Under Article 2, a post-contract modification may be made without consideration. However, if the contract as modified required a writing under the Statute of Frauds, then the modification must be in writing. The Statute of Frauds (SOF) requires a writing if the contract is for $500 or more.
Here, Band S attempted to modify the shipping date to September 1, 2005 from mid-June. The contract was for $350,000. So, the modified contract required a writing. Since the modification was not in writing, it did not validly become part of the contract.
(4) S’s Defense of Impracticability
S Maintains that he was unable to get a required part because the manufacturer could not produce it due to a tsunami. The issue is whether this factor excused S’s performance.
Under Article 2, a party is excused from performance if an unforeseen event makes the party’s performance commercially impracticable. Examples of such events include labor strikes, if they were unforeseen by the parties at the time of the contract formation. Impracticability does not excuse performance due to a market downturn.
S will assert that it was completely excused from the contract when a tsunami wiped out one of its suppliers. This is a persuasive argument if neither party anticipated the tsunami (i.e. the tsunami occurred after the contract was formed).
However, B will assert that he agreed to accept the machine without the part in question. This estopped B from rejecting the good for nonconformance based on that particular missing part. So, the difficult question is, given B asserting and estoppel, whether S can still use the doctrine of impracticability to excuse all performance under the contract.
Under the guideposts of commercial reasonableness and hearing the parties’ expectations, it would seem unfair the excuse all of S’s performance under the contract through the doctrine of impracticability.
(5) B’s Allegation for Breach of Contract for Lateness
The issue is whether S breached the contract for failing to deliver the machine.
Article 2 requires perfect tender. There is no question of miner or material breach. Therefore, if one party fails to perform perfectly according to the contract, he has completely breached the contract.
To decide whether S breached the contract, the court must refer to its decision on the actual contract date and whether the post contract modification to September 1, 2005. However, regardless of the court’s decision, it appears S breached by failing to deliver by September 1, 2005.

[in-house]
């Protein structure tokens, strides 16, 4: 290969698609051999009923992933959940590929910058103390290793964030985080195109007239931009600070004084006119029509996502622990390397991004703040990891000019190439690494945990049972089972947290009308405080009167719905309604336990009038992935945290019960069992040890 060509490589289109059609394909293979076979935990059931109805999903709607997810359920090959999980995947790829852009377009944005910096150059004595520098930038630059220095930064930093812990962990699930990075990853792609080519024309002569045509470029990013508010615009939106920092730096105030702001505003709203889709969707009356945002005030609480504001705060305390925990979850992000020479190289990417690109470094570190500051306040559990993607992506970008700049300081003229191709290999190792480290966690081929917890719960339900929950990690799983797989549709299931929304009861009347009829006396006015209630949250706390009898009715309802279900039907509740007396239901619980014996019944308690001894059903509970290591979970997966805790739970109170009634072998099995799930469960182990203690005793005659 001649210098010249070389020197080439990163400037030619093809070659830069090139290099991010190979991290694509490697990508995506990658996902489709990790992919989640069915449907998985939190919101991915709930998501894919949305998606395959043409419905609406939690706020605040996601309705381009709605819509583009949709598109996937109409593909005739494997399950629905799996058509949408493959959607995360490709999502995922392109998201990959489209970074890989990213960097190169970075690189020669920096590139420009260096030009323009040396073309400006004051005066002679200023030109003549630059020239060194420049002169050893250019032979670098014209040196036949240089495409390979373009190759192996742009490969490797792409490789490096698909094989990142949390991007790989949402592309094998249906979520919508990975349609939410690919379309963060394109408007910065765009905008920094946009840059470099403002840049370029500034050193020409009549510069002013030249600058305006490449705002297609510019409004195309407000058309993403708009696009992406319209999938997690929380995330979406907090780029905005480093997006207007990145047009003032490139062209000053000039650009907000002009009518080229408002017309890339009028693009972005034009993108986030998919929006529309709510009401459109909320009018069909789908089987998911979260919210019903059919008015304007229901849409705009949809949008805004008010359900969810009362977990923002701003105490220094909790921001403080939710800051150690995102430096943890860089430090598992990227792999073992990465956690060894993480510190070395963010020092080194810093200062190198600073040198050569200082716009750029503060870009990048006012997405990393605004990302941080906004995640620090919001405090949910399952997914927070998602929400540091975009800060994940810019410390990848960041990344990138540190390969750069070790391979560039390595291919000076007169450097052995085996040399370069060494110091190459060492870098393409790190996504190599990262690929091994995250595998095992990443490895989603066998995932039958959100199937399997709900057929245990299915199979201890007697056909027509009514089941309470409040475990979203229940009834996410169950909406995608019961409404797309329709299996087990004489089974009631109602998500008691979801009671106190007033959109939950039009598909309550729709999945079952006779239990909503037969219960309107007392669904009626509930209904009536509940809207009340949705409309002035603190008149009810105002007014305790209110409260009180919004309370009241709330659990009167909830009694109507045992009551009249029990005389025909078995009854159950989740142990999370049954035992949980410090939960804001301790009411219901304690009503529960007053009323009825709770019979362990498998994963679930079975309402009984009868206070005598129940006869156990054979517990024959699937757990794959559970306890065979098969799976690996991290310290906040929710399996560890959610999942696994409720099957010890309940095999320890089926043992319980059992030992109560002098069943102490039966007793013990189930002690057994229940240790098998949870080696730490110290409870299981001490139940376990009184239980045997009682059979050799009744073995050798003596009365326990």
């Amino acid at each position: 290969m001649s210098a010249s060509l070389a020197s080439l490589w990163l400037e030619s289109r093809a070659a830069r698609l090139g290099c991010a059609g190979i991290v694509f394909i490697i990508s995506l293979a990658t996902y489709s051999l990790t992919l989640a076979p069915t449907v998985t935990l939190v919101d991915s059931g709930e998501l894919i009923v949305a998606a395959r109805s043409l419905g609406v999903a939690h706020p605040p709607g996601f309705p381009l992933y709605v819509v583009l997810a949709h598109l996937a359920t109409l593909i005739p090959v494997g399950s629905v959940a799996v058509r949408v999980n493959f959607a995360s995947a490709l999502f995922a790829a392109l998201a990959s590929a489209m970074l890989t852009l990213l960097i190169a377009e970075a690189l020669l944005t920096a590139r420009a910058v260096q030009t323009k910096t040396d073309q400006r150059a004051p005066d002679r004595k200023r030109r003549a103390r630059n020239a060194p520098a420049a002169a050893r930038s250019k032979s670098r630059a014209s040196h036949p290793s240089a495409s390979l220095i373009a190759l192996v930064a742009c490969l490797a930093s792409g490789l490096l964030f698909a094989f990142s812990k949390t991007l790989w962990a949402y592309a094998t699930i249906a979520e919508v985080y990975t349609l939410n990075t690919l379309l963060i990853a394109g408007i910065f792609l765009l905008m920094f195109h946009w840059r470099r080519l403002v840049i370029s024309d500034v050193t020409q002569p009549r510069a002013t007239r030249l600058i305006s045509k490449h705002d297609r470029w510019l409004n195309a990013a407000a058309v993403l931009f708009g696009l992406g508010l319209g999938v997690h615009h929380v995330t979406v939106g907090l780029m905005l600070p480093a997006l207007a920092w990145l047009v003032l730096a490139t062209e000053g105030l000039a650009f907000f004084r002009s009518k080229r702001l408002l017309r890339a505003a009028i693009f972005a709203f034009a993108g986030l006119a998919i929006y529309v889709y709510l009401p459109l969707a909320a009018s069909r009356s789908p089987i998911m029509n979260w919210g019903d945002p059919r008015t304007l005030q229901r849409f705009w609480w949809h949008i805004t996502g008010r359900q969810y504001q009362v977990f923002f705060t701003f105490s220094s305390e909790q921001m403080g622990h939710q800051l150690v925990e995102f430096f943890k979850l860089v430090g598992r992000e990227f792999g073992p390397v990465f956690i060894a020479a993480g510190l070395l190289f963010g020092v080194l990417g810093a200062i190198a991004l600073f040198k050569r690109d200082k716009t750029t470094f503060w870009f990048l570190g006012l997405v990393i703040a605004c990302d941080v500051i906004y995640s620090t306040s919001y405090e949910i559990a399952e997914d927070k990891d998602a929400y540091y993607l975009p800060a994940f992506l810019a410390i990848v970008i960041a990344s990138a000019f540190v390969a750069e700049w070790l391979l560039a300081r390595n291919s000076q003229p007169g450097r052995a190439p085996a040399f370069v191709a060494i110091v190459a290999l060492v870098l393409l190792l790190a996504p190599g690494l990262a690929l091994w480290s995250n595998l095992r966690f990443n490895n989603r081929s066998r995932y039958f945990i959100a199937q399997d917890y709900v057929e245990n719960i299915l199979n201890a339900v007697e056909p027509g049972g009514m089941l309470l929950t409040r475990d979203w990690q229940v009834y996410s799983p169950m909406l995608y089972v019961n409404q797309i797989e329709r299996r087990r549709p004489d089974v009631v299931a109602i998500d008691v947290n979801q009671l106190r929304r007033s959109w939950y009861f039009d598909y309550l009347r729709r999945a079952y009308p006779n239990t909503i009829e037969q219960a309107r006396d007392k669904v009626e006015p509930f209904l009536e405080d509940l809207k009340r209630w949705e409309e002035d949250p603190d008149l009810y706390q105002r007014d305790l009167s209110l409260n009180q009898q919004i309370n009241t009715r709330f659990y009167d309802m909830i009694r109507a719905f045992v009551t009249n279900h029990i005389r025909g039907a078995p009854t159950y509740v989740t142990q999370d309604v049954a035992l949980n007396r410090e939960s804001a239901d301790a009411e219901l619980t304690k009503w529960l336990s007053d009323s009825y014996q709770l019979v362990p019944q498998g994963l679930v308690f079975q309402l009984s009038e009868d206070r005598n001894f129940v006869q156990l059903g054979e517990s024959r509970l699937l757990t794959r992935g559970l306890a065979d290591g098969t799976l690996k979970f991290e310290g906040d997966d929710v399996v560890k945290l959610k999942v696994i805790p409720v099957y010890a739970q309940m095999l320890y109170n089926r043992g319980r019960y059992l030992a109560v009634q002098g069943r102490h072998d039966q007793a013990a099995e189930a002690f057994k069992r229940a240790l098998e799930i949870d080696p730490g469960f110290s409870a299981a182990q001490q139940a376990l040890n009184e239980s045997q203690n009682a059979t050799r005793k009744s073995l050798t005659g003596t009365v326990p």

(6) B’s Claim for Bad Faith
Article 2 requires all parties to act in good faith, which is honesty in fact. The court must decide if S failed its duty of good faith by lying. Nothing in the facts creates that impression currently.
(7) Liquidated Damages
The court must decide if the clause creating a cancellation charge of 15% was actually a liquidated damages clause that capped B’s recover.
Liquidated damages clauses are valid if they are flexible and try to place a value on future damages that are hard to calculate.
B did not cancel the contract, rather S breached. So S is not entitled to a cancellation fee. B May recover damages that more accurately reflect his loss.
(8) Damages for Cover: Incidental Damages
If the court determines that S breached the contract by not delivering on time, the court may award incidental damages and damages for cover. The court may also return the deposit to B.
Damages for cover is the difference between the price of buying a new replacement of like kind and the contract price. This only applies if B purchased another machine. Incidental damages are the administrative damages and costs associated with the delay.
(9) Consequential Damages
Consequential damages are the costs associated with the breach if they were foreseeable at the contract’s formation. Here, B may not recover his lost profit from his failure to sell 6000 tvs to another buyer, because S had no knowledge of that contract and thus, the lost profits were not foreseeable.
(10) Anticipatory Repudiation
I may argue that it did not breach because there was no set delivery date "due to circumstances beyond their control." Thus, they will argue that B breached by anticipatorily repudiating (canceling the contract before performance was due).
Danica is suing Pat for injuries Danica suffered in a two-vehicle collision that occurred in Small Town, New Jersey. Minutes before the collision, Danica had been traveling in her classic Volkswagen Beetle when she felt that she was too drowsy to continue driving. Danica had been drinking. Danica had also taken sleep medication. As she decided to pull over, Danica’s vehicle collided with a truck operated by Pat. Concerned about getting into an accident because her truck was in a state of grave disrepair, Pat had been driving slowly.
While in the Emergency Room, Danica became concerned any treatment could cause an adverse reaction, and she told the doctor she had been drinking and had taken sleep medication just before the accident.
Shelly, the owner and sole operator of Small Town Blogger, happened to be at the Emergency Room on the day of the accident. She spoke to a number of people and, in her daily public column about Small Town, wrote a story entitled: "Town Drunk Danica Does it Again." The column, which is read by a few of the residents, also mentioned the irony of Pat’s being involved in the accident, given her juvenile history of convictions for stealing classic Volkswagen Beetles.